By LAURA LOREK
Reporter with Silicon Hills News
Investment dollars are not.
But Startup Angels, based in Washington, D.C., is trying to change that. And Leslie Jump, its founder, is coming to Austin next week to do a workshop to train high-net worth individuals how to be angel investors.
Startup Angels’ mission is to increase the number of startup investors and the amount of capital available in communities like Austin and across the country and world. The three-year-old organization will host a workshop at Capital Factory on Wednesday evening and Thursday morning to guide aspiring investors into becoming angel investors. The workshop is going to be a lot of fun, Jump said. It features original storytelling, in-depth research, tools and technology along with pitches from local startups and a roster of expert speakers.
More than 30 million people in the U.S. qualify to be angel investors, Jump said. Yet only about 325,000 individuals are angel investors. Startup Angels want to raise the number of investors by 2018 to more than one million.
“What we are trying to do is take a run at a major missed opportunity in most markets,” Jump said. “There are a relatively small number of angel investors vs. the number that could be angel investors. There are lots of smart people in Austin that have the capital and have the background but even though technology is prevalent across the city they might not know how to get plugged into it. That’s the role we are trying to play.”
Startup Angels is the place to come to learn how to be a smart investor and where to go to get started, Jump said.
Earlier this year, Startup Angels partnered with Google for Entrepreneurs to accelerate startup investing worldwide. This is the organization’s first time coming to Austin. It did a workshop in Dallas two years ago, Jump said.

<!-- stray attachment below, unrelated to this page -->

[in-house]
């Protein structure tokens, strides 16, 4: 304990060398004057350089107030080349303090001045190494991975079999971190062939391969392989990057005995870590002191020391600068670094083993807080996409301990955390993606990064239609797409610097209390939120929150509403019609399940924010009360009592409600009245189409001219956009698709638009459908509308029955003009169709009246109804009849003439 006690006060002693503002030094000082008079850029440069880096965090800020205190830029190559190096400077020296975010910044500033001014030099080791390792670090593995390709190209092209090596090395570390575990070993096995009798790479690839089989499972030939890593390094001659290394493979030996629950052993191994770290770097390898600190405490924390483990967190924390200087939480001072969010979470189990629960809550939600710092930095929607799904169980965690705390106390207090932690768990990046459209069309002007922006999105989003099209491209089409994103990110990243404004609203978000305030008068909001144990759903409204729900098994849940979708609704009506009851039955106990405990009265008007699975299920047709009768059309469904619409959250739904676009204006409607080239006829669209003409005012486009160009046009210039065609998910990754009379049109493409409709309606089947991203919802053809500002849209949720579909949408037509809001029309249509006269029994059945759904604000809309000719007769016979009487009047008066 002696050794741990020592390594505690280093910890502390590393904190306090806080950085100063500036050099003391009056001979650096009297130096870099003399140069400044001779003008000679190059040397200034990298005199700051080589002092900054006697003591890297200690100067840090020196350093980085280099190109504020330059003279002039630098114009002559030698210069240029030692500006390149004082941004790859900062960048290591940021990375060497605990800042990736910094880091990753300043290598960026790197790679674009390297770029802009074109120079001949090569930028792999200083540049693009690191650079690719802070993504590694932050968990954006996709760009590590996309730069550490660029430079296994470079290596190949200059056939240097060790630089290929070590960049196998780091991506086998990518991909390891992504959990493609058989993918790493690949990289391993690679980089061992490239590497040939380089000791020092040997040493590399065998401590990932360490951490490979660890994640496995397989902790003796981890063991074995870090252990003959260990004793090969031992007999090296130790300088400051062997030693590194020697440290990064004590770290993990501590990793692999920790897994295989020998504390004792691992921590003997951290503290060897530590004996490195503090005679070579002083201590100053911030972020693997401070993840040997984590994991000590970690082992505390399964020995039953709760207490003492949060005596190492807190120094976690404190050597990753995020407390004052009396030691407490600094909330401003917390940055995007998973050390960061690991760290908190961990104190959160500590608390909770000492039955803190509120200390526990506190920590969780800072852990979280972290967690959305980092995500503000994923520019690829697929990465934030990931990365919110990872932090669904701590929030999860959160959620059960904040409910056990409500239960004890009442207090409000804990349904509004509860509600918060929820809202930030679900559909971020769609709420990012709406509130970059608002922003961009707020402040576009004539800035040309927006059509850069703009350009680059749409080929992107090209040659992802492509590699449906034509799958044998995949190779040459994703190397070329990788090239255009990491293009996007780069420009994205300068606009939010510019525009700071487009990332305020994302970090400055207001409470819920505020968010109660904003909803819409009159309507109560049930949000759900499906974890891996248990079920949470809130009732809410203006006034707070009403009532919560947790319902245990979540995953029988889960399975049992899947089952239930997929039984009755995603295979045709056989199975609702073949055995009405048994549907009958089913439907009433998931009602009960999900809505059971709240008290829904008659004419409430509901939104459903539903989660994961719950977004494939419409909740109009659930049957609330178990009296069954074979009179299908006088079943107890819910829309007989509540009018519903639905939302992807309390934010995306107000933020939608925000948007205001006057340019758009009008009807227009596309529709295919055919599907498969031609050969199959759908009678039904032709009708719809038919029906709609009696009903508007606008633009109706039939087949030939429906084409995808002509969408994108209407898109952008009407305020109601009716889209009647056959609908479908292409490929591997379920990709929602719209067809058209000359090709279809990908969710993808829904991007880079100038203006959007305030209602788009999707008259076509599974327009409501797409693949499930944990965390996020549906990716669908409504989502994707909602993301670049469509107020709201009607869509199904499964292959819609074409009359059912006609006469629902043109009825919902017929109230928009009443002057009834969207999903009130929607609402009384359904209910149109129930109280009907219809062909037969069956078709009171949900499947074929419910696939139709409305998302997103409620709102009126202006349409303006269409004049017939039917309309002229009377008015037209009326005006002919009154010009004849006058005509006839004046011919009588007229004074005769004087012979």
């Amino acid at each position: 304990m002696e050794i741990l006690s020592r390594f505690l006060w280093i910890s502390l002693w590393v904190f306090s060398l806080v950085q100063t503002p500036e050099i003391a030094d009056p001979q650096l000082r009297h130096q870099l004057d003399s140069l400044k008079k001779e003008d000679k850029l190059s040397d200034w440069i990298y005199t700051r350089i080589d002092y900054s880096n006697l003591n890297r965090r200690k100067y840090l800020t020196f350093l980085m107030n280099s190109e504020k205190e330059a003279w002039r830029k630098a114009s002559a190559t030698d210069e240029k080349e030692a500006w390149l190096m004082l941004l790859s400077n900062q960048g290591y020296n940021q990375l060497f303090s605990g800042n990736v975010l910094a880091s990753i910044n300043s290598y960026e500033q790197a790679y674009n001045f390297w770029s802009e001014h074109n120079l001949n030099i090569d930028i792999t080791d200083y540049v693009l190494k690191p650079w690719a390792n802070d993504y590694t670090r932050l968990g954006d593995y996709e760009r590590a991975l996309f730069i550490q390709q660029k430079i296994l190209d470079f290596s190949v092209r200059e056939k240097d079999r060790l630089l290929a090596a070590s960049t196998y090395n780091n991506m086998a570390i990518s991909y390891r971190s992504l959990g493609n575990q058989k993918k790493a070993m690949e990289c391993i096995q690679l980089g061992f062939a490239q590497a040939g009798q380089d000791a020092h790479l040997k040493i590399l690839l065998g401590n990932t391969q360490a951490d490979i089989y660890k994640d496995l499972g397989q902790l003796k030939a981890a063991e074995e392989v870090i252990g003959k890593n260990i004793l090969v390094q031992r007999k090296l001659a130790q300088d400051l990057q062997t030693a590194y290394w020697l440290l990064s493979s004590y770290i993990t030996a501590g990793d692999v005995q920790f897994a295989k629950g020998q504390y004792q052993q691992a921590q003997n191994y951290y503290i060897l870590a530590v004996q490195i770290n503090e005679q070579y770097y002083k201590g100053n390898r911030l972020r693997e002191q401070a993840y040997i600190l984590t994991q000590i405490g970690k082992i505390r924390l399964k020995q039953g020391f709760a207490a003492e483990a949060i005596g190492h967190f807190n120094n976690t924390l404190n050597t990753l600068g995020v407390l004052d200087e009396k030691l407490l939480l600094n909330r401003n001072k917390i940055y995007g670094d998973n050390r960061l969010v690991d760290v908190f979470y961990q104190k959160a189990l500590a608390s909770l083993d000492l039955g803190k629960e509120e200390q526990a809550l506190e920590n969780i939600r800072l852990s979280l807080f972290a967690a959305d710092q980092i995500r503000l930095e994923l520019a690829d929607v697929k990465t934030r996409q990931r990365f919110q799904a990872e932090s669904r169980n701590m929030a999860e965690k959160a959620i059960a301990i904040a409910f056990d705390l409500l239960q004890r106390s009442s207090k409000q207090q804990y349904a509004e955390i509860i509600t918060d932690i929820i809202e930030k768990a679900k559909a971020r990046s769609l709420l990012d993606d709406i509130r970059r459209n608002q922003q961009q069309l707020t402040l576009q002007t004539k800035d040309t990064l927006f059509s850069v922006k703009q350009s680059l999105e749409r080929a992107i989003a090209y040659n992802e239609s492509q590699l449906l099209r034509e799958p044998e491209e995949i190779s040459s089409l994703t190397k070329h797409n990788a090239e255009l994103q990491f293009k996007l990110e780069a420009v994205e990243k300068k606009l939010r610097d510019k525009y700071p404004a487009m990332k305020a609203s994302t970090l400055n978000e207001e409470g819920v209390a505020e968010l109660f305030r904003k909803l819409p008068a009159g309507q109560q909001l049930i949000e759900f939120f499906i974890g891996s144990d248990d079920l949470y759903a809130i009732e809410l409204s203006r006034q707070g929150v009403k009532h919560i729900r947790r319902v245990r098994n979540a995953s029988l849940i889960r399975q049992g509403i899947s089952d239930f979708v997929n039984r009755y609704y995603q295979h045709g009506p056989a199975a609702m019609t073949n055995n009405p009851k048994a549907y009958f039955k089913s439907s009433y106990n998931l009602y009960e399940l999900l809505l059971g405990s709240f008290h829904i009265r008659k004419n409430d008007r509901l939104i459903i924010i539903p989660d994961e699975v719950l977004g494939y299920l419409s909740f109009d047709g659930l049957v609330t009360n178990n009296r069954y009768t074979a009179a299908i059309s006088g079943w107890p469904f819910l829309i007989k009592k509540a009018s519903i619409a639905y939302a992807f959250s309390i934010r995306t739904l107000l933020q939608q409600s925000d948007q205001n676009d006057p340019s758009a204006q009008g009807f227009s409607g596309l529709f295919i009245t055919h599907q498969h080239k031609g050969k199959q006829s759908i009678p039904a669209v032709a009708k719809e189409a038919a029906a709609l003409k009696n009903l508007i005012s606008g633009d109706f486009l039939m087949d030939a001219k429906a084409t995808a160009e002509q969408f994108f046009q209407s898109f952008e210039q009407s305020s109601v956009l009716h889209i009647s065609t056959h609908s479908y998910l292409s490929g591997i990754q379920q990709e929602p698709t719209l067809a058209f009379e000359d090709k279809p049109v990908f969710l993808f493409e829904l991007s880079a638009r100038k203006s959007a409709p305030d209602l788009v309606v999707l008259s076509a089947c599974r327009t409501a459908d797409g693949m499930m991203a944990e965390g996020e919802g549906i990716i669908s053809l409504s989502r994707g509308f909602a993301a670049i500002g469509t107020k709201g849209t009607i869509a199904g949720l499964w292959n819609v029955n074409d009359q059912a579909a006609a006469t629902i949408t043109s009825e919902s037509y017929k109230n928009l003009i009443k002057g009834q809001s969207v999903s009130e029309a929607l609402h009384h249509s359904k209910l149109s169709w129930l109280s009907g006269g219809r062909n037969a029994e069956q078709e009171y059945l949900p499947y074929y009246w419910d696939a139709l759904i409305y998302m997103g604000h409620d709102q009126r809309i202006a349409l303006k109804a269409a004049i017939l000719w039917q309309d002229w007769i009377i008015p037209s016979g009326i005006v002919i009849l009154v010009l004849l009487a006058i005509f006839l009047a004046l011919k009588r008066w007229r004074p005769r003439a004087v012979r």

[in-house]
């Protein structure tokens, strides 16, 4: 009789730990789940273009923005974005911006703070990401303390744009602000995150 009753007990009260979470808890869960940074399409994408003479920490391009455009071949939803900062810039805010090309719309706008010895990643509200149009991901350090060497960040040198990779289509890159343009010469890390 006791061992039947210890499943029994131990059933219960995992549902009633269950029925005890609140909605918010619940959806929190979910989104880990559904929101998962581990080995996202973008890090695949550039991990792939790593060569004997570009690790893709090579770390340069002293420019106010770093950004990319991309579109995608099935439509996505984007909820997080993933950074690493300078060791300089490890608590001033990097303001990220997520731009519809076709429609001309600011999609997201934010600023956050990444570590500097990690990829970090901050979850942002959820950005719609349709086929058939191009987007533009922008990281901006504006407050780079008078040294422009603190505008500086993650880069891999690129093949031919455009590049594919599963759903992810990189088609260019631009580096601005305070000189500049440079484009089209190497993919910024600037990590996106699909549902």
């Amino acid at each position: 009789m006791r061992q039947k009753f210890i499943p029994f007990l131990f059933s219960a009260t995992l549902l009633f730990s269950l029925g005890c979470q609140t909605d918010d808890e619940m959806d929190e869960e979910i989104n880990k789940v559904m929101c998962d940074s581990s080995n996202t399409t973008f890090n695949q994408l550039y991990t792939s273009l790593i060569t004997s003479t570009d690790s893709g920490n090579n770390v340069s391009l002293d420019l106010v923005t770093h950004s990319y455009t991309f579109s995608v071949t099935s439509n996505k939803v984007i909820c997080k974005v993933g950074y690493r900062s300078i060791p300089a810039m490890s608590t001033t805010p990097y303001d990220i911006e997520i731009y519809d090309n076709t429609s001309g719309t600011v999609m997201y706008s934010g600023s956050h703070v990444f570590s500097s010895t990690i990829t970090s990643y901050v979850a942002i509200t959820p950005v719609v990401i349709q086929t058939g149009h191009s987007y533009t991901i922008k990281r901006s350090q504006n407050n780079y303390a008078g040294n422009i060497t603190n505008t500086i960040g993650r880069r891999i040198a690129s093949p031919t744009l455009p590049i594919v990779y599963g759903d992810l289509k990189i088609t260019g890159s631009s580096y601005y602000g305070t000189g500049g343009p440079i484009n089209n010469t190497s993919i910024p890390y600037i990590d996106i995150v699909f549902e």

The event’s speakers include Joshua Baer, founder of Capital Factory and angel investor, Tom Brown with Silicon Hills Wealth Management, Doreen Lorenzo with the University of Texas at Austin, Shawn Abboud, angel investor, Juliana Garaizar with the Houston Angel Network, Preston James with DivInc, Shari Wynne Ressler with SKU, Claire England, executive director of the Central Texas Angel Network, Evan Kastner and Paul Huggins with KHRG, Jump and Mack Kolarich with Startup Angels and Josh Kerr with Amazon.
Startup Angels recommend that angel investors invest in a minimum of 20 companies for a good return, Jump said. Today, those investments can range in size greatly, she said. Crowdfunding platforms allow angel investors to write smaller checks, she said.
Accredited investors have $1 million in assets not including their house or $250,000 in annual income. But equity-based crowdfunding platforms now allow anyone to invest in companies.
Startup Angels is doing conferences and workshops in ten markets domestically and internationally this year. There’s still time to sign up for next week’s workshop. Tickets costs $250.